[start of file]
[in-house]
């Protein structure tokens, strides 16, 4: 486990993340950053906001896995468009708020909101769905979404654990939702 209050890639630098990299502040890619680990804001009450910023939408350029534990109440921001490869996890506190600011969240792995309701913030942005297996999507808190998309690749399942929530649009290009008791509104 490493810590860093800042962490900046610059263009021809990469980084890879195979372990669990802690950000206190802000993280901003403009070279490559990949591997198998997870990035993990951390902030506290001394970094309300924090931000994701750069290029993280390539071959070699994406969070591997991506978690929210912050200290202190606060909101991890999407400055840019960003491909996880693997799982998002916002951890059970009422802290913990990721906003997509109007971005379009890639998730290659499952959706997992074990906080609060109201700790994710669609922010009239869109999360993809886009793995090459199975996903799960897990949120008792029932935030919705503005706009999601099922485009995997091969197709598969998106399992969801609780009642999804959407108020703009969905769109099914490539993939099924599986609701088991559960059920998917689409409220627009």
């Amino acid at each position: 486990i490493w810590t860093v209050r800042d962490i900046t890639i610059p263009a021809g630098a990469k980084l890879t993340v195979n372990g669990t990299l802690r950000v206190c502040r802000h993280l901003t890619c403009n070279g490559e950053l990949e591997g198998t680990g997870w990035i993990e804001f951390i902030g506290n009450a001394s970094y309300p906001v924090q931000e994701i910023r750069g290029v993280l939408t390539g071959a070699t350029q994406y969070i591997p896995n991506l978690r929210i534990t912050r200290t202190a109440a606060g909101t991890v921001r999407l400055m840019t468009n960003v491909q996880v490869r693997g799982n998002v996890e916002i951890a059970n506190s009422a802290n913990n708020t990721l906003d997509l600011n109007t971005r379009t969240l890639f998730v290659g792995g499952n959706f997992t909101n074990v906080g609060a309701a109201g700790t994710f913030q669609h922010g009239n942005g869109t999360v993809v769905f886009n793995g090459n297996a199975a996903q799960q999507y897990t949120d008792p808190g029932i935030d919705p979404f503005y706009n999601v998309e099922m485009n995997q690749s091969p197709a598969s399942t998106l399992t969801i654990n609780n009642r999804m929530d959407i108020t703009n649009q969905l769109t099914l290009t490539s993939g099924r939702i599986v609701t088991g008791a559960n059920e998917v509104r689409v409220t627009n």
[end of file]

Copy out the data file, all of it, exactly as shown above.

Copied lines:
[in-house]
């Protein structure tokens, strides 16, 4: 486990993340950053906001896995468009708020909101769905979404654990939702 209050890639630098990299502040890619680990804001009450910023939408350029534990109440921001490869996890506190600011969240792995309701913030942005297996999507808190998309690749399942929530649009290009008791509104 490493810590860093800042962490900046610059263009021809990469980084890879195979372990669990802690950000206190802000993280901003403009070279490559990949591997198998997870990035993990951390902030506290001394970094309300924090931000994701750069290029993280390539071959070699994406969070591997991506978690929210912050200290202190606060909101991890999407400055840019960003491909996880693997799982998002916002951890059970009422802290913990990721906003997509109007971005379009890639998730290659499952959706997992074990906080609060109201700790994710669609922010009239869109999360993809886009793995090459199975996903799960897990949120008792029932935030919705503005706009999601099922485009995997091969197709598969998106399992969801609780009642999804959407108020703009969905769109099914490539993939099924599986609701088991559960059920998917689409409220627009």
């Amino acid at each position: 486990i490493w810590t860093v209050r800042d962490i900046t890639i610059p263009a021809g630098a990469k980084l890879t993340v195979n372990g669990t990299l802690r950000v206190c502040r802000h993280l901003t890619c403009n070279g490559e950053l990949e591997g198998t680990g997870w990035i993990e804001f951390i902030g506290n009450a001394s970094y309300p906001v924090q931000e994701i910023r750069g290029v993280l939408t390539g071959a070699t350029q994406y969070i591997p896995n991506l978690r929210i534990t912050r200290t202190a109440a606060g909101t991890v921001r999407l400055m840019t468009n960003v491909q996880v490869r693997g799982n998002v996890e916002i951890a059970n506190s009422a802290n913990n708020t990721l906003d997509l600011n109007t971005r379009t969240l890639f998730v290659g792995g499952n959706f997992t909101n074990v906080g609060a309701a109201g700790t994710f913030q669609h922010g009239n942005g869109t999360v993809v769905f886009n793995g090459n297996a199975a996903q799960q999507y897990t949120d008792p808190g029932i935030d919705p979404f503005y706009n999601v998309e099922m485009n995997q690749s091969p197709a598969s399942t998106l399992t969801i654990n609780n009642r999804m929530d959407i108020t703009n649009q969905l769109t099914l290009t490539s993939g099924r939702i599986v609701t088991g008791a559960n059920e998917v509104r689409v409220t627009n």